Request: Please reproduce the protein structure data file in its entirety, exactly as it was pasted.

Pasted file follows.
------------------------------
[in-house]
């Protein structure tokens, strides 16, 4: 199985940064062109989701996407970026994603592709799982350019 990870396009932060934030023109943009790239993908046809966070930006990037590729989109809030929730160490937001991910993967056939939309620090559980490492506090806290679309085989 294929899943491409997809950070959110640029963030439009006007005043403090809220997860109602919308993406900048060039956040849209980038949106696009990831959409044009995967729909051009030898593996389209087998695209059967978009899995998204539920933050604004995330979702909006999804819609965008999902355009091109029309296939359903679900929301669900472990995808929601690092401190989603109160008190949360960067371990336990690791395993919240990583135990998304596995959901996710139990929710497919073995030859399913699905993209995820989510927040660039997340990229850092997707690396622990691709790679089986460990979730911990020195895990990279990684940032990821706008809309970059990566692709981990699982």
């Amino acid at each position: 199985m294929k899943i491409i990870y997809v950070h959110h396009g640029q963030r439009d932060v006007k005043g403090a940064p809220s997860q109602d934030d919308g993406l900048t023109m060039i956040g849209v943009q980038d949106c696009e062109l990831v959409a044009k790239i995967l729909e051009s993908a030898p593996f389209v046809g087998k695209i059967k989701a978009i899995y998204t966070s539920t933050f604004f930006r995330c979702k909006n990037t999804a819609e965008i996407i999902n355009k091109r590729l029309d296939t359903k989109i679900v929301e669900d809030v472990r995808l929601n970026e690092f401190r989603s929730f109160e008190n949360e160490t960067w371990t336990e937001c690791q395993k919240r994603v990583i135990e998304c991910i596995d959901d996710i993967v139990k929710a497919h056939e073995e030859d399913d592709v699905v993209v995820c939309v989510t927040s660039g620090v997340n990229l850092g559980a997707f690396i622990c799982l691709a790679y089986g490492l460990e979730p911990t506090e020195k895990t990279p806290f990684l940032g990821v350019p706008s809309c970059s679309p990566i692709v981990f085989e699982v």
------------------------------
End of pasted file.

[in-house]
């Protein structure tokens, strides 16, 4: 199985940064062109989701996407970026994603592709799982350019 990870396009932060934030023109943009790239993908046809966070930006990037590729989109809030929730160490937001991910993967056939939309620090559980490492506090806290679309085989 294929899943491409997809950070959110640029963030439009006007005043403090809220997860109602919308993406900048060039956040849209980038949106696009990831959409044009995967729909051009030898593996389209087998695209059967978009899995998204539920933050604004995330979702909006999804819609965008999902355009091109029309296939359903679900929301669900472990995808929601690092401190989603109160008190949360960067371990336990690791395993919240990583135990998304596995959901996710139990929710497919073995030859399913699905993209995820989510927040660039997340990229850092997707690396622990691709790679089986460990979730911990020195895990990279990684940032990821706008809309970059990566692709981990699982």
């Amino acid at each position: 199985m294929k899943i491409i990870y997809v950070h959110h396009g640029q963030r439009d932060v006007k005043g403090a940064p809220s997860q109602d934030d919308g993406l900048t023109m060039i956040g849209v943009q980038d949106c696009e062109l990831v959409a044009k790239i995967l729909e051009s993908a030898p593996f389209v046809g087998k695209i059967k989701a978009i899995y998204t966070s539920t933050f604004f930006r995330c979702k909006n990037t999804a819609e965008i996407i999902n355009k091109r590729l029309d296939t359903k989109i679900v929301e669900d809030v472990r995808l929601n970026e690092f401190r989603s929730f109160e008190n949360e160490t960067w371990t336990e937001c690791q395993k919240r994603v990583i135990e998304c991910i596995d959901d996710i993967v139990k929710a497919h056939e073995e030859d399913d592709v699905v993209v995820c939309v989510t927040s660039g620090v997340n990229l850092g559980a997707f690396i622990c799982l691709a790679y089986g490492l460990e979730p911990t506090e020195k895990t990279p806290f990684l940032g990821v350019p706008s809309c970059s679309p990566i692709v981990f085989e699982v």